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I have a product entity which has several classes (each product type has different fields with thousands of product types). One product class could be a hammer which would have fields of "handle length", "head weight", etc. Another could be a chair with fields of "cushion material", "box spring", etc. Customers add fields based on their specific needs, almost like Keywords to an image catalog. These end up being search fields, but we don't want to use plain text searching because the products will have specific forms that cater to the product class.

The product breaks down in to three kinds of fields of description, image, and price similar to:

Product.Desc.HandleLength
Product.Desc.HeadWeight
Product.Image.FrontFace
Product.Price.RetailCost
Product.Price.ManufacturersSalePrice

Which I could simplify to:

Product.Desc["HandleLength"]
Product.Desc["HeadWeight"]
Product.Image["FrontFace"]
Product.Price["RetailCost"]
Product.Price["ManufacturersSalePrice"]

Would it be best to have the repository entity be an object with three arrays of content that varies? Any ideas on a good way to represent an object like this? I was even considering some sort of "factory repository" lol.

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1 Answer 1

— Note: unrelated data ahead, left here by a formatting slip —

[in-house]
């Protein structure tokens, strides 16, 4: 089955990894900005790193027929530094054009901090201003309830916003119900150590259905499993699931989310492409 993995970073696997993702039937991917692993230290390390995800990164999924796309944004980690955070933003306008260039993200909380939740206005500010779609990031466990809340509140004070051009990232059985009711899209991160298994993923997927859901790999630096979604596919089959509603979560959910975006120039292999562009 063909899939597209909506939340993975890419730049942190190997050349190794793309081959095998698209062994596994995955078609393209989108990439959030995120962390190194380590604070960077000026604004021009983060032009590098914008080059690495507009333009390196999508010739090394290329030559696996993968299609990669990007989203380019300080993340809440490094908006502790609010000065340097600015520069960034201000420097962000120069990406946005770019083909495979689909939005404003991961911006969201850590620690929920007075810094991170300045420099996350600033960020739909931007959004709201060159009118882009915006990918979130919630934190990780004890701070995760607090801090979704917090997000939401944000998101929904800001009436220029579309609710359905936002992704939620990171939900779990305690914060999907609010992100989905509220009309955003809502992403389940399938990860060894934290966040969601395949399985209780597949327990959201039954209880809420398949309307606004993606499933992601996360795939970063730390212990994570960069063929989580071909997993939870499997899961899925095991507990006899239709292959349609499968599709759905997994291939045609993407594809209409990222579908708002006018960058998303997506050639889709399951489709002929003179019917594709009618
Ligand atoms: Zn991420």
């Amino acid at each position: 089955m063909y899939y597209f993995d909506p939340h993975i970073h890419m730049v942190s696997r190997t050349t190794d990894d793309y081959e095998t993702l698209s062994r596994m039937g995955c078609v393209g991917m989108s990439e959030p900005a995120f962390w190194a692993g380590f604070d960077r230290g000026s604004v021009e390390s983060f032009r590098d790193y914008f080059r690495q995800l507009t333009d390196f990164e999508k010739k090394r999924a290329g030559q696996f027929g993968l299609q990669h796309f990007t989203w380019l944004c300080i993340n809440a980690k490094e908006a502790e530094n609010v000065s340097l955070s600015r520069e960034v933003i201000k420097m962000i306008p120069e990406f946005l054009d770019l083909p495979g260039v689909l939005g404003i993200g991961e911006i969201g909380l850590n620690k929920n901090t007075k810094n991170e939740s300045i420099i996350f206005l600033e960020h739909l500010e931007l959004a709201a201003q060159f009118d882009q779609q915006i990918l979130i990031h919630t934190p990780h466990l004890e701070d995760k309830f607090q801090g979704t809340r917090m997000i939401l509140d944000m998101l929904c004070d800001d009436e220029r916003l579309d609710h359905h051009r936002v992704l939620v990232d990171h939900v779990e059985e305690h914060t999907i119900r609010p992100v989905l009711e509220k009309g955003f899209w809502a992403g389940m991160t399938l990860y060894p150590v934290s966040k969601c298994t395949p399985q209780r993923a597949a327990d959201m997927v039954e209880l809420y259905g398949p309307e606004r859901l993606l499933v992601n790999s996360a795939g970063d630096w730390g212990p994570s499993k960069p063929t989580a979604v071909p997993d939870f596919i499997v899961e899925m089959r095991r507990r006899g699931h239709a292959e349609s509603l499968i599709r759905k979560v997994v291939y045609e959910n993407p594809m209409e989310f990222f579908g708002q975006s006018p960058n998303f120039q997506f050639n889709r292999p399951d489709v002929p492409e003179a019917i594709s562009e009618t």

up vote 1 down vote accepted

If your desctiptions (or images) can be shared between multiple products, define a separate table for them, otherwise just keep HandleLength etc. as the fields of the main table.

If your properties are heavily product-dependent (i. e. there are at least ten properties that are not shared by all products), then you should consider creating a class table:

classId        parent
[Tool]         [NULL]
[Screwdriver]  [Tool]

, a class-property table

classId        property    
[Screwdriver]  Type
[Screwdriver]  Size

, and a value table

ItemId   classId        property    value
1        [Screwdriver]  Type        PH
1        [Screwdriver]  Size        2

Prices tend to be slowly changing dimensions.

You should pick either of the ways to store them (type 1, type 2 etc.), depending on how often they change and what are your requirements for keeping the price history.

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Amazing perception you have. I like how you constructed the classes within the tables. Now, how would you architect the repository to reflect these classes? Would you have the repository read the meta data and assemble the object on the fly, like a factory pattern (maybe even a builder)? –  Dr. Zim Aug 13 '09 at 18:08
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